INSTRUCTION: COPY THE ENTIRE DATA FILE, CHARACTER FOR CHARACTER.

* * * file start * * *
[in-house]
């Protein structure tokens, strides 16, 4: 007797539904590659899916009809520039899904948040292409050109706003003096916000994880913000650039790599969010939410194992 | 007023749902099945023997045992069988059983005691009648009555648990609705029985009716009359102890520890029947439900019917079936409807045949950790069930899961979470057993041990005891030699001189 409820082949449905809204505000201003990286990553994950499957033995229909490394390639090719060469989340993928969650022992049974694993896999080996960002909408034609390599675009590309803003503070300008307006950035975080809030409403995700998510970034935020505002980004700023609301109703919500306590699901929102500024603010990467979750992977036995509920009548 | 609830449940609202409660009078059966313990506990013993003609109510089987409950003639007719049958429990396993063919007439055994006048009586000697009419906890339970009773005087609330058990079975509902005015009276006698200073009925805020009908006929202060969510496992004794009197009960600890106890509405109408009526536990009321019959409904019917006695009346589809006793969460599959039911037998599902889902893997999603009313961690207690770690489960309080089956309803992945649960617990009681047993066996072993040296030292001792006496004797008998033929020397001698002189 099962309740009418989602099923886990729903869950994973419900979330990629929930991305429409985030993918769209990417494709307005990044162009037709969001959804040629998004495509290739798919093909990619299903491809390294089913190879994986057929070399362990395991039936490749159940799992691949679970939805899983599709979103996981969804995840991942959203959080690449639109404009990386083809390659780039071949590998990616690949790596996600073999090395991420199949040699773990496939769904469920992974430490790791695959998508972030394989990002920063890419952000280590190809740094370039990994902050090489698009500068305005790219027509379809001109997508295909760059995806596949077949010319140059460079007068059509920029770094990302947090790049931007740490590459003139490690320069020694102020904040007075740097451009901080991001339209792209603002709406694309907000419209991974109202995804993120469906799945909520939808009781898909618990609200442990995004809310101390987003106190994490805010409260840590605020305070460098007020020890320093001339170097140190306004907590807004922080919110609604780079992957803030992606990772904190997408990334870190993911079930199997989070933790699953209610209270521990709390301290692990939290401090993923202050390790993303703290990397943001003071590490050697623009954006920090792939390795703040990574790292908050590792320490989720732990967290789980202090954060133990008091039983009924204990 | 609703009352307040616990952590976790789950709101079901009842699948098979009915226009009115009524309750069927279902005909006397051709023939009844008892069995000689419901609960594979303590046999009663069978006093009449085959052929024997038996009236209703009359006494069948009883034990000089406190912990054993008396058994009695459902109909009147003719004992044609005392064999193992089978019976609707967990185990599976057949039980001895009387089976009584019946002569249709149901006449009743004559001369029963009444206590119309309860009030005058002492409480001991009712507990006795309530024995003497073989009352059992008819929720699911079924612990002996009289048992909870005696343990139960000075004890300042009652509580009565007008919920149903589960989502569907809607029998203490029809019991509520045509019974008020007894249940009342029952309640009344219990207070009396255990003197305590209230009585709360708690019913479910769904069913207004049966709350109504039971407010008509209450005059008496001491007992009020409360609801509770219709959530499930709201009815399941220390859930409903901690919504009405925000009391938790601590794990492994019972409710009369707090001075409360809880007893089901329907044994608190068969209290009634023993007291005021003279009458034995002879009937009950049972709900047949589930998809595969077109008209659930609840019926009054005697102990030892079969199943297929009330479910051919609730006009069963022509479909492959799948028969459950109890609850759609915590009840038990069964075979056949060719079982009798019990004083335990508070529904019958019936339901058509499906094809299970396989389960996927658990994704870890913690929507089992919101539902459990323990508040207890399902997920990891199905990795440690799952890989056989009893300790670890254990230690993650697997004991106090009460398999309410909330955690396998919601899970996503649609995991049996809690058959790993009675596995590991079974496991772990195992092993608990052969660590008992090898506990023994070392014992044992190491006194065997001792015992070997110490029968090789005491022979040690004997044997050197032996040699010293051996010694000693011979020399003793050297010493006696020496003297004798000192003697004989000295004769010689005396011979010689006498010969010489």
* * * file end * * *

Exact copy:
[in-house]
């Protein structure tokens, strides 16, 4: 007797539904590659899916009809520039899904948040292409050109706003003096916000994880913000650039790599969010939410194992 | 007023749902099945023997045992069988059983005691009648009555648990609705029985009716009359102890520890029947439900019917079936409807045949950790069930899961979470057993041990005891030699001189 409820082949449905809204505000201003990286990553994950499957033995229909490394390639090719060469989340993928969650022992049974694993896999080996960002909408034609390599675009590309803003503070300008307006950035975080809030409403995700998510970034935020505002980004700023609301109703919500306590699901929102500024603010990467979750992977036995509920009548 | 609830449940609202409660009078059966313990506990013993003609109510089987409950003639007719049958429990396993063919007439055994006048009586000697009419906890339970009773005087609330058990079975509902005015009276006698200073009925805020009908006929202060969510496992004794009197009960600890106890509405109408009526536990009321019959409904019917006695009346589809006793969460599959039911037998599902889902893997999603009313961690207690770690489960309080089956309803992945649960617990009681047993066996072993040296030292001792006496004797008998033929020397001698002189 099962309740009418989602099923886990729903869950994973419900979330990629929930991305429409985030993918769209990417494709307005990044162009037709969001959804040629998004495509290739798919093909990619299903491809390294089913190879994986057929070399362990395991039936490749159940799992691949679970939805899983599709979103996981969804995840991942959203959080690449639109404009990386083809390659780039071949590998990616690949790596996600073999090395991420199949040699773990496939769904469920992974430490790791695959998508972030394989990002920063890419952000280590190809740094370039990994902050090489698009500068305005790219027509379809001109997508295909760059995806596949077949010319140059460079007068059509920029770094990302947090790049931007740490590459003139490690320069020694102020904040007075740097451009901080991001339209792209603002709406694309907000419209991974109202995804993120469906799945909520939808009781898909618990609200442990995004809310101390987003106190994490805010409260840590605020305070460098007020020890320093001339170097140190306004907590807004922080919110609604780079992957803030992606990772904190997408990334870190993911079930199997989070933790699953209610209270521990709390301290692990939290401090993923202050390790993303703290990397943001003071590490050697623009954006920090792939390795703040990574790292908050590792320490989720732990967290789980202090954060133990008091039983009924204990 | 609703009352307040616990952590976790789950709101079901009842699948098979009915226009009115009524309750069927279902005909006397051709023939009844008892069995000689419901609960594979303590046999009663069978006093009449085959052929024997038996009236209703009359006494069948009883034990000089406190912990054993008396058994009695459902109909009147003719004992044609005392064999193992089978019976609707967990185990599976057949039980001895009387089976009584019946002569249709149901006449009743004559001369029963009444206590119309309860009030005058002492409480001991009712507990006795309530024995003497073989009352059992008819929720699911079924612990002996009289048992909870005696343990139960000075004890300042009652509580009565007008919920149903589960989502569907809607029998203490029809019991509520045509019974008020007894249940009342029952309640009344219990207070009396255990003197305590209230009585709360708690019913479910769904069913207004049966709350109504039971407010008509209450005059008496001491007992009020409360609801509770219709959530499930709201009815399941220390859930409903901690919504009405925000009391938790601590794990492994019972409710009369707090001075409360809880007893089901329907044994608190068969209290009634023993007291005021003279009458034995002879009937009950049972709900047949589930998809595969077109008209659930609840019926009054005697102990030892079969199943297929009330479910051919609730006009069963022509479909492959799948028969459950109890609850759609915590009840038990069964075979056949060719079982009798019990004083335990508070529904019958019936339901058509499906094809299970396989389960996927658990994704870890913690929507089992919101539902459990323990508040207890399902997920990891199905990795440690799952890989056989009893300790670890254990230690993650697997004991106090009460398999309410909330955690396998919601899970996503649609995991049996809690058959790993009675596995590991079974496991772990195992092993608990052969660590008992090898506990023994070392014992044992190491006194065997001792015992070997110490029968090789005491022979040690004997044997050197032996040699010293051996010694000693011979020399003793050297010493006696020496003297004798000192003697004989000295004769010689005396011979010689006498010969010489």